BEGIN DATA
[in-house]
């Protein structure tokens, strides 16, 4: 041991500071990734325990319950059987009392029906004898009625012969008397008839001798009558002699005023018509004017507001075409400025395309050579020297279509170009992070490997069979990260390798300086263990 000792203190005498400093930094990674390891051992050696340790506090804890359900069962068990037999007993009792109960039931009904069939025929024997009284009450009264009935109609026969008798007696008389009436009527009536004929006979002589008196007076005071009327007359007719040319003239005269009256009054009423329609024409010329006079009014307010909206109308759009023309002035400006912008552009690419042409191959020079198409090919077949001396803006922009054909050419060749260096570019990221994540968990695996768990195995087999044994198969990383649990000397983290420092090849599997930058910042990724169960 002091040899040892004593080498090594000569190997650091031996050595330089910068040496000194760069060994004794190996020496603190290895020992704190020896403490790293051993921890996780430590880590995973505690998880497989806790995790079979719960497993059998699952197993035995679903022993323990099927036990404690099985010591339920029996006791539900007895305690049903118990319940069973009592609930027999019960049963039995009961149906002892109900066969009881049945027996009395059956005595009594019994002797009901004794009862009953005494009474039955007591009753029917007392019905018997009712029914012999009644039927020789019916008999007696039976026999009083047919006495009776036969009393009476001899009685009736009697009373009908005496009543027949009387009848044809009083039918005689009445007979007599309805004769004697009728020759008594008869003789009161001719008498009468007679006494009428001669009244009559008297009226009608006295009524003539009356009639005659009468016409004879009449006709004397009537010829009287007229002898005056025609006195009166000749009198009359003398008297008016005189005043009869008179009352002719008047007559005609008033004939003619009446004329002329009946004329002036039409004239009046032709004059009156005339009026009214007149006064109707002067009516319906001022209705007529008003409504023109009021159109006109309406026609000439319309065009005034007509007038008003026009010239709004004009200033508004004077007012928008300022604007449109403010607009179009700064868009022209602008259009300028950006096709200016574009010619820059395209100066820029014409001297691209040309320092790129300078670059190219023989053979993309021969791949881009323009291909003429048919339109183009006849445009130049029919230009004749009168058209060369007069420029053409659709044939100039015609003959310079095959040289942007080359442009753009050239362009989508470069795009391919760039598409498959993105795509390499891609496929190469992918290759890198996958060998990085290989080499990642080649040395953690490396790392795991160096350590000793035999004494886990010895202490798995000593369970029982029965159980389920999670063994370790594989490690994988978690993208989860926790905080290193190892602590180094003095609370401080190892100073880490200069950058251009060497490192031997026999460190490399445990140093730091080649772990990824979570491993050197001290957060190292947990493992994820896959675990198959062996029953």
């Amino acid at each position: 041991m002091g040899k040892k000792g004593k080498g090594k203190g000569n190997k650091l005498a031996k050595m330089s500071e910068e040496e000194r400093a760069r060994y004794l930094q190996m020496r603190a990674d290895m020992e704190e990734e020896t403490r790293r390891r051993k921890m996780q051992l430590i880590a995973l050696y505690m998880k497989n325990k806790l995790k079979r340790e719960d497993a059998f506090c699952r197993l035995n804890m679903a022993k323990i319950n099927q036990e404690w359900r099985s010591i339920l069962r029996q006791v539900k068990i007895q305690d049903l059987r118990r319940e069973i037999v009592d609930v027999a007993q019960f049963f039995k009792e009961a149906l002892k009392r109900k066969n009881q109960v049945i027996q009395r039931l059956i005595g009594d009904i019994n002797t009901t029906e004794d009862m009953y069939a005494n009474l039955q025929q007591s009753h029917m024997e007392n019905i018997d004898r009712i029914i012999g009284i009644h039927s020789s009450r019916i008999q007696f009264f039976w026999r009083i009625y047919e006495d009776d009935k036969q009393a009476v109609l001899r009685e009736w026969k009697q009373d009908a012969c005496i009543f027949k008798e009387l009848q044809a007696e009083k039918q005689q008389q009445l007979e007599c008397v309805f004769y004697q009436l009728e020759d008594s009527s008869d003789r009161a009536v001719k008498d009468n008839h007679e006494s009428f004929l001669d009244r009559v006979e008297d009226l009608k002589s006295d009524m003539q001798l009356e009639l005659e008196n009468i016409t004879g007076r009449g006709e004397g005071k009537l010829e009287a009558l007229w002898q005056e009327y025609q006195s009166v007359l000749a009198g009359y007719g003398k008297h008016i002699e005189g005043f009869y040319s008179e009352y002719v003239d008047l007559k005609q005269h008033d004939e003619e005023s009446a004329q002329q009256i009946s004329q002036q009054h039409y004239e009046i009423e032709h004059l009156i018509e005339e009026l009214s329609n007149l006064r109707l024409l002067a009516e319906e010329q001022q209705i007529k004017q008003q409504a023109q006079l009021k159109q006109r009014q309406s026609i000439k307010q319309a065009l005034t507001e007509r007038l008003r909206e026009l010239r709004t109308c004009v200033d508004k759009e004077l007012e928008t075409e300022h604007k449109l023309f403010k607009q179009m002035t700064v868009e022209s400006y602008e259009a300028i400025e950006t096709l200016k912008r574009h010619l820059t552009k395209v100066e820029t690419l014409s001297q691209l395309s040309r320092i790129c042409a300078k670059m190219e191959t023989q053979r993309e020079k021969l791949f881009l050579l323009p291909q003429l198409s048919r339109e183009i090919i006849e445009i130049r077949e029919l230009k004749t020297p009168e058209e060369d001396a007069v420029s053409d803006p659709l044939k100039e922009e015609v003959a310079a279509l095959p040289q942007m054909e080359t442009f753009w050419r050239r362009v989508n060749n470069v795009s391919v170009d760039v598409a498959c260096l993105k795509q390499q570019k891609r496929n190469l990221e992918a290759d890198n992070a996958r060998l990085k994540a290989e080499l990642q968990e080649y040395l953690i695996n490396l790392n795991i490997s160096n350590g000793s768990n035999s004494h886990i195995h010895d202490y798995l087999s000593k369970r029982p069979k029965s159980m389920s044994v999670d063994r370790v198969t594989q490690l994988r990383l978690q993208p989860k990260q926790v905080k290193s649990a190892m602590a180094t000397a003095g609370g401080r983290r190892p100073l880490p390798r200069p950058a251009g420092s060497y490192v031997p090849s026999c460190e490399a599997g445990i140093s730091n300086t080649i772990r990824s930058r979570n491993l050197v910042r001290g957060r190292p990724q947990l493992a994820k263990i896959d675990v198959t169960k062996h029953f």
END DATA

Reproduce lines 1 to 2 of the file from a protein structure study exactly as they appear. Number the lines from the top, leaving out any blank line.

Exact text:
[in-house]
């Protein structure tokens, strides 16, 4: 041991500071990734325990319950059987009392029906004898009625012969008397008839001798009558002699005023018509004017507001075409400025395309050579020297279509170009992070490997069979990260390798300086263990 000792203190005498400093930094990674390891051992050696340790506090804890359900069962068990037999007993009792109960039931009904069939025929024997009284009450009264009935109609026969008798007696008389009436009527009536004929006979002589008196007076005071009327007359007719040319003239005269009256009054009423329609024409010329006079009014307010909206109308759009023309002035400006912008552009690419042409191959020079198409090919077949001396803006922009054909050419060749260096570019990221994540968990695996768990195995087999044994198969990383649990000397983290420092090849599997930058910042990724169960 002091040899040892004593080498090594000569190997650091031996050595330089910068040496000194760069060994004794190996020496603190290895020992704190020896403490790293051993921890996780430590880590995973505690998880497989806790995790079979719960497993059998699952197993035995679903022993323990099927036990404690099985010591339920029996006791539900007895305690049903118990319940069973009592609930027999019960049963039995009961149906002892109900066969009881049945027996009395059956005595009594019994002797009901004794009862009953005494009474039955007591009753029917007392019905018997009712029914012999009644039927020789019916008999007696039976026999009083047919006495009776036969009393009476001899009685009736009697009373009908005496009543027949009387009848044809009083039918005689009445007979007599309805004769004697009728020759008594008869003789009161001719008498009468007679006494009428001669009244009559008297009226009608006295009524003539009356009639005659009468016409004879009449006709004397009537010829009287007229002898005056025609006195009166000749009198009359003398008297008016005189005043009869008179009352002719008047007559005609008033004939003619009446004329002329009946004329002036039409004239009046032709004059009156005339009026009214007149006064109707002067009516319906001022209705007529008003409504023109009021159109006109309406026609000439319309065009005034007509007038008003026009010239709004004009200033508004004077007012928008300022604007449109403010607009179009700064868009022209602008259009300028950006096709200016574009010619820059395209100066820029014409001297691209040309320092790129300078670059190219023989053979993309021969791949881009323009291909003429048919339109183009006849445009130049029919230009004749009168058209060369007069420029053409659709044939100039015609003959310079095959040289942007080359442009753009050239362009989508470069795009391919760039598409498959993105795509390499891609496929190469992918290759890198996958060998990085290989080499990642080649040395953690490396790392795991160096350590000793035999004494886990010895202490798995000593369970029982029965159980389920999670063994370790594989490690994988978690993208989860926790905080290193190892602590180094003095609370401080190892100073880490200069950058251009060497490192031997026999460190490399445990140093730091080649772990990824979570491993050197001290957060190292947990493992994820896959675990198959062996029953």